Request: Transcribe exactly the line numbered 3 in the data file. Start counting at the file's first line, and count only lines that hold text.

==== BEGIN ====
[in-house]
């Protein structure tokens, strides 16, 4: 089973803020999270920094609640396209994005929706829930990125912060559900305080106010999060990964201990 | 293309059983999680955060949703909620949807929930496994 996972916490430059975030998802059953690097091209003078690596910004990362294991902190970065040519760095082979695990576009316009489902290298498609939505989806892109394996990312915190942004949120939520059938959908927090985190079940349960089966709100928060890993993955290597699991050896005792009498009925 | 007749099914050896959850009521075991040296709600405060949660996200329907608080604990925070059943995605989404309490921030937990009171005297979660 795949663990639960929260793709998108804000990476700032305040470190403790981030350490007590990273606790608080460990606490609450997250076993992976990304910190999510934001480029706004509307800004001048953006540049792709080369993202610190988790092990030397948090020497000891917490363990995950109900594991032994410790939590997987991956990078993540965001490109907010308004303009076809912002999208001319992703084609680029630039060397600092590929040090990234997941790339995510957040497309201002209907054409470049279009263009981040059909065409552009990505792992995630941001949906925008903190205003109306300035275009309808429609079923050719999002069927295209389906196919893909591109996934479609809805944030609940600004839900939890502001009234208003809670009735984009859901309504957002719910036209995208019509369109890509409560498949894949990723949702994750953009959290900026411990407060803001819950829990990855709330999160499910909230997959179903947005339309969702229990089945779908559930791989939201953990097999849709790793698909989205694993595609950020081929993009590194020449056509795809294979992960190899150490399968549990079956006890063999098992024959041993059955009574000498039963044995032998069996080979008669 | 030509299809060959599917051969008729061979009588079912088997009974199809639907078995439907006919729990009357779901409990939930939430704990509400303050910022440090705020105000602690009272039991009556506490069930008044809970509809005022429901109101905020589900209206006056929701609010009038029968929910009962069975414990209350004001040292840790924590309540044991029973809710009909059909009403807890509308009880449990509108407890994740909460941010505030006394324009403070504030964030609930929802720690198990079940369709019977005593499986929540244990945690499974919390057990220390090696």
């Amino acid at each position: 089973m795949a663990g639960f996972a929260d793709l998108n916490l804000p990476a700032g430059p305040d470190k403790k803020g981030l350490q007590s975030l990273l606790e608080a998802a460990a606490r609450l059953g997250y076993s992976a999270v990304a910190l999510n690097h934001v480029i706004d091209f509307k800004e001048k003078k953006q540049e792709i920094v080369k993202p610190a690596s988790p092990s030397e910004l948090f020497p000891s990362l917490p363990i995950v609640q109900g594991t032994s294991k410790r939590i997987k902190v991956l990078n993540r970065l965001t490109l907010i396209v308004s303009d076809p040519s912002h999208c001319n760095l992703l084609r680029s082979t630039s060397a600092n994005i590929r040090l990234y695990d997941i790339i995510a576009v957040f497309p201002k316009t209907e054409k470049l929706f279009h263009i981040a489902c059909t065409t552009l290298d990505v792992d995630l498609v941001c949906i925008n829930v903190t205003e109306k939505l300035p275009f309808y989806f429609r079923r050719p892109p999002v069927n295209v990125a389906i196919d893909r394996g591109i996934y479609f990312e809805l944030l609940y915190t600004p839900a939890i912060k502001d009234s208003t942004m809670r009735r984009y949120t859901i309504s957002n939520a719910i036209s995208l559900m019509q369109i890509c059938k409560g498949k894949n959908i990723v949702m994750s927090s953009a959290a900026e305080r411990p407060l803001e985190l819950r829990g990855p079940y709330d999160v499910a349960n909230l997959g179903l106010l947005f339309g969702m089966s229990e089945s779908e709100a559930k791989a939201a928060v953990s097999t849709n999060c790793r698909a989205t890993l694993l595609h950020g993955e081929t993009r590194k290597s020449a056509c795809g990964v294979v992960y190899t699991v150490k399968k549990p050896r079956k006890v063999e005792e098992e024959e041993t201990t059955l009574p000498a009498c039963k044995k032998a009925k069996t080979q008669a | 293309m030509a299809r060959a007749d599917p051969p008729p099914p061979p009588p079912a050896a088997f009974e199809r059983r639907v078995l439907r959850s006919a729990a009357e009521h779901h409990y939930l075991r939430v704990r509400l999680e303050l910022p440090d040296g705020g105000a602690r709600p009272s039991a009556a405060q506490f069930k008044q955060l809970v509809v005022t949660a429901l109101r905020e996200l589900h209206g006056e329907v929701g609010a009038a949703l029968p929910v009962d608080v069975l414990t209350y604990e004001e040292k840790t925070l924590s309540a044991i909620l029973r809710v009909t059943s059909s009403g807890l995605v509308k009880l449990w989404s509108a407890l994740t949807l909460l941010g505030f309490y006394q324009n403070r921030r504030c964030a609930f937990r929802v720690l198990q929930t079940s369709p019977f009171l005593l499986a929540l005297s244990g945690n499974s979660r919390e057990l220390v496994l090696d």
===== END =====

């Amino acid at each position: 089973m795949a663990g639960f996972a929260d793709l998108n916490l804000p990476a700032g430059p305040d470190k403790k803020g981030l350490q007590s975030l990273l606790e608080a998802a460990a606490r609450l059953g997250y076993s992976a999270v990304a910190l999510n690097h934001v480029i706004d091209f509307k800004e001048k003078k953006q540049e792709i920094v080369k993202p610190a690596s988790p092990s030397e910004l948090f020497p000891s990362l917490p363990i995950v609640q109900g594991t032994s294991k410790r939590i997987k902190v991956l990078n993540r970065l965001t490109l907010i396209v308004s303009d076809p040519s912002h999208c001319n760095l992703l084609r680029s082979t630039s060397a600092n994005i590929r040090l990234y695990d997941i790339i995510a576009v957040f497309p201002k316009t209907e054409k470049l929706f279009h263009i981040a489902c059909t065409t552009l290298d990505v792992d995630l498609v941001c949906i925008n829930v903190t205003e109306k939505l300035p275009f309808y989806f429609r079923r050719p892109p999002v069927n295209v990125a389906i196919d893909r394996g591109i996934y479609f990312e809805l944030l609940y915190t600004p839900a939890i912060k502001d009234s208003t942004m809670r009735r984009y949120t859901i309504s957002n939520a719910i036209s995208l559900m019509q369109i890509c059938k409560g498949k894949n959908i990723v949702m994750s927090s953009a959290a900026e305080r411990p407060l803001e985190l819950r829990g990855p079940y709330d999160v499910a349960n909230l997959g179903l106010l947005f339309g969702m089966s229990e089945s779908e709100a559930k791989a939201a928060v953990s097999t849709n999060c790793r698909a989205t890993l694993l595609h950020g993955e081929t993009r590194k290597s020449a056509c795809g990964v294979v992960y190899t699991v150490k399968k549990p050896r079956k006890v063999e005792e098992e024959e041993t201990t059955l009574p000498a009498c039963k044995k032998a009925k069996t080979q008669a | 293309m030509a299809r060959a007749d599917p051969p008729p099914p061979p009588p079912a050896a088997f009974e199809r059983r639907v078995l439907r959850s006919a729990a009357e009521h779901h409990y939930l075991r939430v704990r509400l999680e303050l910022p440090d040296g705020g105000a602690r709600p009272s039991a009556a405060q506490f069930k008044q955060l809970v509809v005022t949660a429901l109101r905020e996200l589900h209206g006056e329907v929701g609010a009038a949703l029968p929910v009962d608080v069975l414990t209350y604990e004001e040292k840790t925070l924590s309540a044991i909620l029973r809710v009909t059943s059909s009403g807890l995605v509308k009880l449990w989404s509108a407890l994740t949807l909460l941010g505030f309490y006394q324009n403070r921030r504030c964030a609930f937990r929802v720690l198990q929930t079940s369709p019977f009171l005593l499986a929540l005297s244990g945690n499974s979660r919390e057990l220390v496994l090696d």